Individual pensions are pensions that you keep, regardless of whether you move from one company to another. They can also be set up alongside a workplace pension, or even when you're receiving the State Pension. If you're self-employed or not working, you can also use an individual pension to help save towards your retirement.
All individual pensions benefit from tax relief, within specific limits, meaning that more of what you earn will go towards your retirement savings.
The final amount of money you get out of any type of individual pension is based on what you put in and how the fund performs over time. The value of your investment can go down as well as up, so you might not get back the amount you put in.
A personal pension is your own private pension that you can take from job to job. It's ideal if you don't have access to a workplace scheme or are self-employed. Essentially, you pay money into your plan and choose where to invest it from a range of funds that can be managed on your behalf.
You could also have a group personal pension with your employer. They will choose which provider runs your scheme, but your pension will be an individual contract between you and the provider.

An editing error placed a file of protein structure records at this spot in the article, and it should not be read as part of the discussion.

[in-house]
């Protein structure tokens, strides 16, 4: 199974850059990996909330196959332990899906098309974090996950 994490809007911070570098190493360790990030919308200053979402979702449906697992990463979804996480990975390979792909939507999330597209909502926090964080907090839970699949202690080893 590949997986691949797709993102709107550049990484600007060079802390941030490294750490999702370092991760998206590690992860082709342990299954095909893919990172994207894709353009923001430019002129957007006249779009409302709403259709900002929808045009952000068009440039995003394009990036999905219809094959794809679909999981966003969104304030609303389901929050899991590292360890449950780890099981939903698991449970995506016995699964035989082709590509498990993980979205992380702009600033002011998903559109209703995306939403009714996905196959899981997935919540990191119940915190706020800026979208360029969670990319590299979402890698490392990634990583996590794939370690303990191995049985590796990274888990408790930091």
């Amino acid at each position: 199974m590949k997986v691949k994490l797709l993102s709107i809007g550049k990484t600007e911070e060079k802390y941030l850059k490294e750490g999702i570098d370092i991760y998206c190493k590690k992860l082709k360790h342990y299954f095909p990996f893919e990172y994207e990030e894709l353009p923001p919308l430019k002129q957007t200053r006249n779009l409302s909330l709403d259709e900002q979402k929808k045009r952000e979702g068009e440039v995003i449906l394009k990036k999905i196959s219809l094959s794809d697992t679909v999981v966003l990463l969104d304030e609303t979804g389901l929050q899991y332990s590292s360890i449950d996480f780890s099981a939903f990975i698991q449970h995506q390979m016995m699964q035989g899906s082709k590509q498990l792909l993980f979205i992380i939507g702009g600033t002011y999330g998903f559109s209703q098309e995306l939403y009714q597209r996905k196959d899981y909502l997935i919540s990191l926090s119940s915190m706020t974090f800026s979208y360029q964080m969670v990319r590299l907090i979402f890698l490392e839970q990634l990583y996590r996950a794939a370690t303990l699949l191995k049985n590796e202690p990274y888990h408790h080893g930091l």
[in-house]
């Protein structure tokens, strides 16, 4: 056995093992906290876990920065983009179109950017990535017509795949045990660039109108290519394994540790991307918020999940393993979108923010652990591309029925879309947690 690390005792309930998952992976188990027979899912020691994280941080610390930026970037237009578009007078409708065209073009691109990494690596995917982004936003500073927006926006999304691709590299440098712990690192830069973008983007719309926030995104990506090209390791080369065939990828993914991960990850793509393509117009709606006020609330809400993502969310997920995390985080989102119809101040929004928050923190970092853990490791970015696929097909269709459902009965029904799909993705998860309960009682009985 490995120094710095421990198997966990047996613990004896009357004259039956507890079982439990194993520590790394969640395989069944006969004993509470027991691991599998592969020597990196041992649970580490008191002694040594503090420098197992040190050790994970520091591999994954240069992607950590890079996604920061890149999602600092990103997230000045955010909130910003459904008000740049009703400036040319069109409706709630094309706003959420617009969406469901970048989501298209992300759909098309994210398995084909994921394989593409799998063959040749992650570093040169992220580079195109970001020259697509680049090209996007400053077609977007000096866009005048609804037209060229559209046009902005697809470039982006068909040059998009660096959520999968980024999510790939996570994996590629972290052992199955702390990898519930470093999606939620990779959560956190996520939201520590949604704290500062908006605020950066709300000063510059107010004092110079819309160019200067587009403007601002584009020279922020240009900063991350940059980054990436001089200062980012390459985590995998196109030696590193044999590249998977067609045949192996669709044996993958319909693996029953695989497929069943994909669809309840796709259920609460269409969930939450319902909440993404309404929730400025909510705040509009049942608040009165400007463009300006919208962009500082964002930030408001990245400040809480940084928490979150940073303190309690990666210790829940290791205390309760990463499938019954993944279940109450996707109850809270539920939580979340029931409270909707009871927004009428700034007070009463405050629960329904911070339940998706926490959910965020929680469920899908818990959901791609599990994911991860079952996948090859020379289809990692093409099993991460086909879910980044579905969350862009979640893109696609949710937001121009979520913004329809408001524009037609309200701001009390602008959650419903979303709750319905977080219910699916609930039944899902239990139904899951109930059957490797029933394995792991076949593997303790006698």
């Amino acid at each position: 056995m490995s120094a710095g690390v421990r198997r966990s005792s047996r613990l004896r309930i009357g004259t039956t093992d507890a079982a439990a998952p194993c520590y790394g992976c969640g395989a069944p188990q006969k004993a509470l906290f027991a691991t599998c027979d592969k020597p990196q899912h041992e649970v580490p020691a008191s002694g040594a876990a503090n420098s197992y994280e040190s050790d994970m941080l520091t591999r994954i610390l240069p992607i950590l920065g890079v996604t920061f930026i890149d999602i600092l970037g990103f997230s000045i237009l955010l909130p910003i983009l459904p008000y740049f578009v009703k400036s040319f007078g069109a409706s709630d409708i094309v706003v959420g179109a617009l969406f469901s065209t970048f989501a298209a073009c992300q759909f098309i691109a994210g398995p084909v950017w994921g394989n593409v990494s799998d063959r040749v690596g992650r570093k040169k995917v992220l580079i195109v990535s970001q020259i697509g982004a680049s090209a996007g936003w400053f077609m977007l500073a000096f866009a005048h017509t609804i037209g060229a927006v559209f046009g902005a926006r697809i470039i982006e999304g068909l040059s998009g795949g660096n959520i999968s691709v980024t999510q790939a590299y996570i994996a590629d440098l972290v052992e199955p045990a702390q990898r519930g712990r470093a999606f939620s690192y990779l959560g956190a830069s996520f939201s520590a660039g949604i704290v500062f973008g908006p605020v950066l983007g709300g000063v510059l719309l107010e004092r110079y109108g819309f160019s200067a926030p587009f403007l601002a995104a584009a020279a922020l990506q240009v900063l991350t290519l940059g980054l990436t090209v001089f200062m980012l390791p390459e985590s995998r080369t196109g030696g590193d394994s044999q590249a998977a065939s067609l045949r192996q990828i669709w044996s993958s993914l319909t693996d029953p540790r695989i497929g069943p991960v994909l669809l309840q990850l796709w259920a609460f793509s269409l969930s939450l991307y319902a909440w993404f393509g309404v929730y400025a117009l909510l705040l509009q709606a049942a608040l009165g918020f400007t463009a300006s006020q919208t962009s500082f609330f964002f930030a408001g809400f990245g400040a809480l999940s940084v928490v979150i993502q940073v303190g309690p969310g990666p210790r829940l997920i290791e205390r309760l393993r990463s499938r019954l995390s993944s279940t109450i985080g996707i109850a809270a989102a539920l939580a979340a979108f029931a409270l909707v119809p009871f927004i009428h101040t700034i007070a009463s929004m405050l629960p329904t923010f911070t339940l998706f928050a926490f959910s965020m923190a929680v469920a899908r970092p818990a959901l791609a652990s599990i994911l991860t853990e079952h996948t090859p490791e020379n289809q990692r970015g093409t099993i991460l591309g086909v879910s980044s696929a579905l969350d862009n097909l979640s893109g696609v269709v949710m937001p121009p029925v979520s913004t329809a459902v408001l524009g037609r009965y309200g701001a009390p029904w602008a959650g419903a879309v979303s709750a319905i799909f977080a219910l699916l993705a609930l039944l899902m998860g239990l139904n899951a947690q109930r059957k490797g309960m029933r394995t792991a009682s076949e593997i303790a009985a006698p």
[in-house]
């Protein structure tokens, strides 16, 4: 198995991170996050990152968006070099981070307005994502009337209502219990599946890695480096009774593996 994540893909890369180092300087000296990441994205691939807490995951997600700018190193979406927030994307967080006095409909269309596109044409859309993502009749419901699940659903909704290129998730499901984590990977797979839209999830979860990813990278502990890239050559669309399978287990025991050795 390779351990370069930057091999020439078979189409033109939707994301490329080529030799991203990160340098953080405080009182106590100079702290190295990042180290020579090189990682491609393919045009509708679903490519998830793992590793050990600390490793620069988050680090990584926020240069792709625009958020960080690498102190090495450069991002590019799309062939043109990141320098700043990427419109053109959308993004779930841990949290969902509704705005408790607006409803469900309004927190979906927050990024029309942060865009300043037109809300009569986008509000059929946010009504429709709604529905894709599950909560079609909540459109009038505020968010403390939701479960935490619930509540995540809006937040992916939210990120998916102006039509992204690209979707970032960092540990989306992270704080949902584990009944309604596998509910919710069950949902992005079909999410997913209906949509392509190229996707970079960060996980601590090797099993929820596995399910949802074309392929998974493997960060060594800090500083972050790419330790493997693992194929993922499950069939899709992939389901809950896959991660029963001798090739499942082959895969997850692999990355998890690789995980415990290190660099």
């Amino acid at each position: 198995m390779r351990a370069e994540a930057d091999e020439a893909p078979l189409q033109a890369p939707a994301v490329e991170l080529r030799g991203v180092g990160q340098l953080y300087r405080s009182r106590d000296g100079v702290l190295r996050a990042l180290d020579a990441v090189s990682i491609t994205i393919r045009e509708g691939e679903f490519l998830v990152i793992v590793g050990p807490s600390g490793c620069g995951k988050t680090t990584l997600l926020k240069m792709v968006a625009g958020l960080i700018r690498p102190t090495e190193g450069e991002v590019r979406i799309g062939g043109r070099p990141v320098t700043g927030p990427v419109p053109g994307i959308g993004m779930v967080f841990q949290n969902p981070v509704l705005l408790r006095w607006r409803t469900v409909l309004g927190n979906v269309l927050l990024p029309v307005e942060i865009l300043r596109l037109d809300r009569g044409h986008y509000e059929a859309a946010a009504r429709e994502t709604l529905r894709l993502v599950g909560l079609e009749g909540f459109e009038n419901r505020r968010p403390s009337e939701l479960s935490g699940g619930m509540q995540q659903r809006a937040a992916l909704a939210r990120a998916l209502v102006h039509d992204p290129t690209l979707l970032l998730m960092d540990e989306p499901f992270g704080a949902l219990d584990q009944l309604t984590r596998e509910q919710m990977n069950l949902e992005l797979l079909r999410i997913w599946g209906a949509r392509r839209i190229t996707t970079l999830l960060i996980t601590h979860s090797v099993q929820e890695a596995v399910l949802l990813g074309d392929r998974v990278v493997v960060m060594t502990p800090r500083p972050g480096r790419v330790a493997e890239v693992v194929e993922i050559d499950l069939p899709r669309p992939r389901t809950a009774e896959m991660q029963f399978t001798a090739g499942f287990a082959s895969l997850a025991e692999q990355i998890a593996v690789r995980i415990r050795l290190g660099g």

Stakeholder pensions are similar to personal pensions in that you pay money in and invest in a range of funds. They're lower cost and can be used if you can only make smaller amounts of payments to help fund your retirement.
This is a specialist type of pension that gives you more choice over where your money is invested. So, if you're comfortable with taking a higher degree of risk, you can make your own investment decisions with a SIPP. You should seek advice if you're interested in this type of pension.
Speak to your employer to get more information on the workplace pension scheme.
Each type of individual pension has it's own benefits and considerations, so if you're unsure if an individual pension will be right for you, please speak to a financial adviser.
Our articles, guides and videos can help you learn more about saving in a pension and retirement planning.
As you fund an individual pension yourself, the more you pay in, the more potential there is for you to achieve the retirement you want.